DIY Hand Stamped Gift Wrap

I posted a couple shots of some gift wrap I made a while back, and realized that I could easily do a DIY here on the blog. Stamping your own gift wrap is a fun way to personalize a gift, or to re-use some paper that you might have on hand already. Plus, it’s a great entry-level project for anyone interested in printmaking!


The first step is to gather supplies: I will show you how to hand carve your own stamps using a small block of soft printing linoleum (available at many art and craft stores, the Speedball EZ Cut stuff works great), but you could just as easily use a premade stamp if you want. If you want to do the full DIY, you’ll need:

  • 1 block soft printmaking linoleum
  • Pencil and paper for sketching design ideas
  • Carving tools – Speedball makes an inexpensive set, you could also use a good old X-acto if you’re careful!
  • Ink – I’m using a stamp pad for this project, but you could also roll out a little water-based printmaking ink if you have a brayer and a flat glass surface handy
  • Paper – I use anything from regular construction paper, to old grocery bags, or a large roll of blank paper you can purchase at an art, craft, or office supply store

Find a large clean surface to work on. I like to put down my safety cutting mat first, since I don’t want to damage my worktable while I’m cutting the linoleum. Before start cutting my stamp, I like to pencil sketch a few ideas for shapes I’d like to create. Keep in mind the size of the gift you’ll be wrapping. Perhaps design a larger shape for a larger gift, which would require more paper, and a smaller shape for a smaller gift.


Once I’ve chosen a design, I place my pencil sketch face down on the linoleum block, and rub the back with my fingernail to transfer the image. Keep in mind that the image will reverse when printed, so don’t worry if it doesn’t look quite right at first. When you are carving a stamp, the parts you carve away from the block will not print. The stamp will consist of whatever flat surface you leave behind while carving.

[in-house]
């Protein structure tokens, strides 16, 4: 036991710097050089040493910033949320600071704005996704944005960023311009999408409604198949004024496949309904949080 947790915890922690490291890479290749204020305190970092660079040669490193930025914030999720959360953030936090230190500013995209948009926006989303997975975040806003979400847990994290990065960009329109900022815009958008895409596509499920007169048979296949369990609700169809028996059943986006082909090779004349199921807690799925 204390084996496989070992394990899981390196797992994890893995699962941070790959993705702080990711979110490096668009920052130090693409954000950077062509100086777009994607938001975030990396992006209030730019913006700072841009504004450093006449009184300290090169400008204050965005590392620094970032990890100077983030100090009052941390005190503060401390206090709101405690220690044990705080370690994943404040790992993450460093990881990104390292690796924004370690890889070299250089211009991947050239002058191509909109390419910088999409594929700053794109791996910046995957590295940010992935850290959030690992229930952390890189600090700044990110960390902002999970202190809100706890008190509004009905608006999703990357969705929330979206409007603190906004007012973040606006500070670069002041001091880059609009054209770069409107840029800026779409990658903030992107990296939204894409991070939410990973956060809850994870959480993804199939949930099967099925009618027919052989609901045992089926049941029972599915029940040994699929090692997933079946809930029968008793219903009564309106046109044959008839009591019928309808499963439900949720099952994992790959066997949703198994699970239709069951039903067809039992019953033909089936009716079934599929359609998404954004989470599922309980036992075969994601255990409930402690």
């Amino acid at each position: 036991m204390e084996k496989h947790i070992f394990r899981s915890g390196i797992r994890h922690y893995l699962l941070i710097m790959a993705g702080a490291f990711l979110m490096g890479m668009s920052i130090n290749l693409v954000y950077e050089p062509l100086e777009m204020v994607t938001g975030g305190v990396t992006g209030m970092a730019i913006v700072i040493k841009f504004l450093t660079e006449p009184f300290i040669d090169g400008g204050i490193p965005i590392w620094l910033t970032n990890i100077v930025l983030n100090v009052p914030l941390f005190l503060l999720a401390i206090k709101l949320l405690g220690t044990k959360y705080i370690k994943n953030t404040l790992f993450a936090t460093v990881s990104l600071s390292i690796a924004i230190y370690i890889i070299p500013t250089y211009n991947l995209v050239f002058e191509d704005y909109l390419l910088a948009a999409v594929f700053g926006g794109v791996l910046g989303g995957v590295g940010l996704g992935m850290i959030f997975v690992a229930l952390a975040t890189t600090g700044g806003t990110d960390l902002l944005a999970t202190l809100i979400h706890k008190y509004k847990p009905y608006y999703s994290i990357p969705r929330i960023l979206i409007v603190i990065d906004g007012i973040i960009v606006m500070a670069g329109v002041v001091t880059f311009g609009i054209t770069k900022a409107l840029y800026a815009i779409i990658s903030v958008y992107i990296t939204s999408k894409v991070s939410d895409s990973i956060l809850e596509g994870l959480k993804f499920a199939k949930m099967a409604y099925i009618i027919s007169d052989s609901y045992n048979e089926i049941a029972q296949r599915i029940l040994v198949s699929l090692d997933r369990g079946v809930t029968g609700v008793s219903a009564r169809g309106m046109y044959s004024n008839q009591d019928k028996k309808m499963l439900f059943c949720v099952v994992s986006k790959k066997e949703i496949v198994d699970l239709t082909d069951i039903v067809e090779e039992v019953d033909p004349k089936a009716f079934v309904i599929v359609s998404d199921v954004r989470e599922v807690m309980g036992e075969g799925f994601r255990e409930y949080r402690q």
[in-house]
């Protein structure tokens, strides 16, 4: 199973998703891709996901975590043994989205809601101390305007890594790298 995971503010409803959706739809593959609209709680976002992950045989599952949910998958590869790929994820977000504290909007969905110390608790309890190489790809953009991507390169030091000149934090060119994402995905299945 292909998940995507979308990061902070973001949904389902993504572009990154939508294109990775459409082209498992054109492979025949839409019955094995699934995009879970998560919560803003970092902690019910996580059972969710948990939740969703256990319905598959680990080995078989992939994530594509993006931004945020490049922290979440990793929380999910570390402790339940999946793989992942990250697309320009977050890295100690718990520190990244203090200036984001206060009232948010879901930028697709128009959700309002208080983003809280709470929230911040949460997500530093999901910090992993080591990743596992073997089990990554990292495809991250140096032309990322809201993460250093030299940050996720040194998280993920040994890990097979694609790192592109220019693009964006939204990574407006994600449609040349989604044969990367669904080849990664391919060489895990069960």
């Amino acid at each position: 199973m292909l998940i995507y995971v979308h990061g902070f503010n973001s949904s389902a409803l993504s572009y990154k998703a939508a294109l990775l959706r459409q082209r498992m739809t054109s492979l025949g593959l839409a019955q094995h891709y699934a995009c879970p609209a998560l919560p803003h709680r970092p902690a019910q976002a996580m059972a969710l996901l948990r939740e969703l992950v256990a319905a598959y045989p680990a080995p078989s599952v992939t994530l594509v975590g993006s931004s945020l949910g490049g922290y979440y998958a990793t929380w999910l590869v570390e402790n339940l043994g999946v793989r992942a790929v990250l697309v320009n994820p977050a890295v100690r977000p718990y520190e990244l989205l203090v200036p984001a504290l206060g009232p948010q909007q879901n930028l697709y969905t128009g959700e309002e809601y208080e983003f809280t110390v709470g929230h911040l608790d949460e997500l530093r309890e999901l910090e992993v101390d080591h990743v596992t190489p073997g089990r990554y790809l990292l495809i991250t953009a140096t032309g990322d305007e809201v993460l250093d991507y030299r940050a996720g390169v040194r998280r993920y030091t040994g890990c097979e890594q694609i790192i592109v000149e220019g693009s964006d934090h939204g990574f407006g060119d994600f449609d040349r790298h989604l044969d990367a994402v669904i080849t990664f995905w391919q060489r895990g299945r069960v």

I begin by carving the outline of my shape with an Xacto knife, then start to carve the details with my carving tools. Carve the block by pushing your carving tools along the surface away from your body. Be careful not to keep your fingers in front of the blade, that’s the fastest way to accidentally cut yourself! Use light pressure and don’t force anything, the linoleum is soft, and will easily give way when you push your carving tool along the surface of the block. Experiment by carving larger or smaller shapes to see the variety of textures you can create.

Once you have a stamp you’re happy with, throw away any stray bits of linoleum, dust off your workspace, and get ready to print!

Cut out a piece of paper large enough to wrap your gift, and lay it face up on your work surface. Ink up your stamp by pressing the stamp to an ink pad a couple of times, then press the stamp to the paper in whatever arrangement you prefer. I like to do a simple repeat pattern, but random arrangements are fun, too. Try using a couple different colors of ink, or mix two or three stamps into one design!

The gifts I wrapped were small, so keep in mind you can go much larger with this project. You could also use your stamps to make a patterned gift tag or a small card to accompany a gift, and mixing patterns and colors can create a fun combination. I’d love to see any stamped or printed papers you make, so feel free to share in the comments if you tried this project.

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Comments

  1. Dominique says

    I love your prints, and the effect! Beautiful and unique!! Couple questions – I’m a stamping newbie and the times I’ve tried, I never get the nice crisp dark stamps like those oh so attractive ones that are in your photos. Mine seem to always come out light and splotchy no matter how hard I try to get enough ink, press down enough, etc. I’ve got both wooden and rubber stamps…could it be the quality of my stamps? the paper? the ink? Any advice/suggestions are appreciated!

    • erin dollar says

      Hi Dominique! It’s tough to say for sure why your stamps aren’t creating a nice, crisp shape, but it could be one or a combination of all those things you listed. I used a standard stamp pad for this project, making sure to ink up the stamp a couple times before making an impression. You’ll also want to stay away from textured papers, and use something smooth to stamp on. If you’re using a relatively large stamp, you may just need more ink!

      Best of luck!

  2. says

    I’ve been wanting to come see this post since you talked about it on Instagram! So glad I finally did! It’s awesome, truly inspiring, thanks so much for sharing Erin!

  3. Heidi says

    Great post, thank you for sharing! I’ve recently become very interested in pattern and print making but am a total newbie to this craft. This is a great tutorial for me, and helps me see that the creative possibilities are endless! Thank you for the inspiration!

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